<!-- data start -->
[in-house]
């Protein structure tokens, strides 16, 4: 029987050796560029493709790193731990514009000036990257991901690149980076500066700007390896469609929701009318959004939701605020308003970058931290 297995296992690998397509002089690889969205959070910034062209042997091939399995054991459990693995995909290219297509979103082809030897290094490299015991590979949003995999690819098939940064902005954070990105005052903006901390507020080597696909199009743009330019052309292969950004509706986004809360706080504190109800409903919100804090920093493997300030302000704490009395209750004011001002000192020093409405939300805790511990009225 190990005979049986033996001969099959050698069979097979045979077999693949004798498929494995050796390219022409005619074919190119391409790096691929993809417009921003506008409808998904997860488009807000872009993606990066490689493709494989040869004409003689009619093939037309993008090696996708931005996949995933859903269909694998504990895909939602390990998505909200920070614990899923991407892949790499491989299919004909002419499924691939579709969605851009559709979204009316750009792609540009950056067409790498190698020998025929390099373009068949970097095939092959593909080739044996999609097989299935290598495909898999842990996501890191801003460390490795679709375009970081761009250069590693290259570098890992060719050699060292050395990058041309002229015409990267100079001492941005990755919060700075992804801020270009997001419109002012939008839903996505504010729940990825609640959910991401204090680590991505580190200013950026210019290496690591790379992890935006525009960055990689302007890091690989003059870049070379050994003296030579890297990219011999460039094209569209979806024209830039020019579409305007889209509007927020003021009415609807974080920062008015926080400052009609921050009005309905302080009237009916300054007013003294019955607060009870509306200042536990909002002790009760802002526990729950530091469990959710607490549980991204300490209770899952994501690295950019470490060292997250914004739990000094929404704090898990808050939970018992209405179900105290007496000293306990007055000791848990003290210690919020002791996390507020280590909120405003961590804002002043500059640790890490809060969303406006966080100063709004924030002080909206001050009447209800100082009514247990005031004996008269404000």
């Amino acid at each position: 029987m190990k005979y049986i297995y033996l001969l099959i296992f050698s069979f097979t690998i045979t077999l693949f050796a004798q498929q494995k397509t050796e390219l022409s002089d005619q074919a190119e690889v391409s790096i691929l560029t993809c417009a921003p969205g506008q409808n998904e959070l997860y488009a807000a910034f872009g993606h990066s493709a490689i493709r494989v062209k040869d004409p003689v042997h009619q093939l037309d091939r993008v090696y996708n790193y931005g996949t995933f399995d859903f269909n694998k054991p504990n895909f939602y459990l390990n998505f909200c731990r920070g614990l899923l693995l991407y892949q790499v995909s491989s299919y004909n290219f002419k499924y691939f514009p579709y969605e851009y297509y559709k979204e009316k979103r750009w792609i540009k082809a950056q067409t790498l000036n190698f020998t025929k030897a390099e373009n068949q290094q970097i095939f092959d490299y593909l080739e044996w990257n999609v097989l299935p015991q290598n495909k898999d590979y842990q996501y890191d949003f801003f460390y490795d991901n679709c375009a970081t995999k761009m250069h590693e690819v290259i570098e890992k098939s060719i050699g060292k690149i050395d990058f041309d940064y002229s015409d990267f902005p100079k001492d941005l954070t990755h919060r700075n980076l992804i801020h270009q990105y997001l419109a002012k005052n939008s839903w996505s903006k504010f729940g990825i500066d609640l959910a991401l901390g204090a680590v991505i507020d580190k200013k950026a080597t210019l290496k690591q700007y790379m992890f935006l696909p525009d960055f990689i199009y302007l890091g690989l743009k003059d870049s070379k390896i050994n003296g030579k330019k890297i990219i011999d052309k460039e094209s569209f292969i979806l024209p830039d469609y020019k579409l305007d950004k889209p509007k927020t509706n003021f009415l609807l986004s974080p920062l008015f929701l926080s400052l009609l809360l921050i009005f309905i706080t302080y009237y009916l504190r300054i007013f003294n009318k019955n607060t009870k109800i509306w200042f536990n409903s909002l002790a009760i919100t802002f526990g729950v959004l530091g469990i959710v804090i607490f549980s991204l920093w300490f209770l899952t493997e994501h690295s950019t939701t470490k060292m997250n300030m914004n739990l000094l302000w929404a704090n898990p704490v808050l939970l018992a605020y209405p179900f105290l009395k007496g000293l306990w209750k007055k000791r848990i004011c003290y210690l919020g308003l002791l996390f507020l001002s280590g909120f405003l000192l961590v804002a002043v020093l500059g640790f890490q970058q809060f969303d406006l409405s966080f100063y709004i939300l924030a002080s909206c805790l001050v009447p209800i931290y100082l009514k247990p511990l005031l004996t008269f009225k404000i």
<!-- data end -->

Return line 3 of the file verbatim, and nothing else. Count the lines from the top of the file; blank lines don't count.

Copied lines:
């Amino acid at each position: 029987m190990k005979y049986i297995y033996l001969l099959i296992f050698s069979f097979t690998i045979t077999l693949f050796a004798q498929q494995k397509t050796e390219l022409s002089d005619q074919a190119e690889v391409s790096i691929l560029t993809c417009a921003p969205g506008q409808n998904e959070l997860y488009a807000a910034f872009g993606h990066s493709a490689i493709r494989v062209k040869d004409p003689v042997h009619q093939l037309d091939r993008v090696y996708n790193y931005g996949t995933f399995d859903f269909n694998k054991p504990n895909f939602y459990l390990n998505f909200c731990r920070g614990l899923l693995l991407y892949q790499v995909s491989s299919y004909n290219f002419k499924y691939f514009p579709y969605e851009y297509y559709k979204e009316k979103r750009w792609i540009k082809a950056q067409t790498l000036n190698f020998t025929k030897a390099e373009n068949q290094q970097i095939f092959d490299y593909l080739e044996w990257n999609v097989l299935p015991q290598n495909k898999d590979y842990q996501y890191d949003f801003f460390y490795d991901n679709c375009a970081t995999k761009m250069h590693e690819v290259i570098e890992k098939s060719i050699g060292k690149i050395d990058f041309d940064y002229s015409d990267f902005p100079k001492d941005l954070t990755h919060r700075n980076l992804i801020h270009q990105y997001l419109a002012k005052n939008s839903w996505s903006k504010f729940g990825i500066d609640l959910a991401l901390g204090a680590v991505i507020d580190k200013k950026a080597t210019l290496k690591q700007y790379m992890f935006l696909p525009d960055f990689i199009y302007l890091g690989l743009k003059d870049s070379k390896i050994n003296g030579k330019k890297i990219i011999d052309k460039e094209s569209f292969i979806l024209p830039d469609y020019k579409l305007d950004k889209p509007k927020t509706n003021f009415l609807l986004s974080p920062l008015f929701l926080s400052l009609l809360l921050i009005f309905i706080t302080y009237y009916l504190r300054i007013f003294n009318k019955n607060t009870k109800i509306w200042f536990n409903s909002l002790a009760i919100t802002f526990g729950v959004l530091g469990i959710v804090i607490f549980s991204l920093w300490f209770l899952t493997e994501h690295s950019t939701t470490k060292m997250n300030m914004n739990l000094l302000w929404a704090n898990p704490v808050l939970l018992a605020y209405p179900f105290l009395k007496g000293l306990w209750k007055k000791r848990i004011c003290y210690l919020g308003l002791l996390f507020l001002s280590g909120f405003l000192l961590v804002a002043v020093l500059g640790f890490q970058q809060f969303d406006l409405s966080f100063y709004i939300l924030a002080s909206c805790l001050v009447p209800i931290y100082l009514k247990p511990l005031l004996t008269f009225k404000i």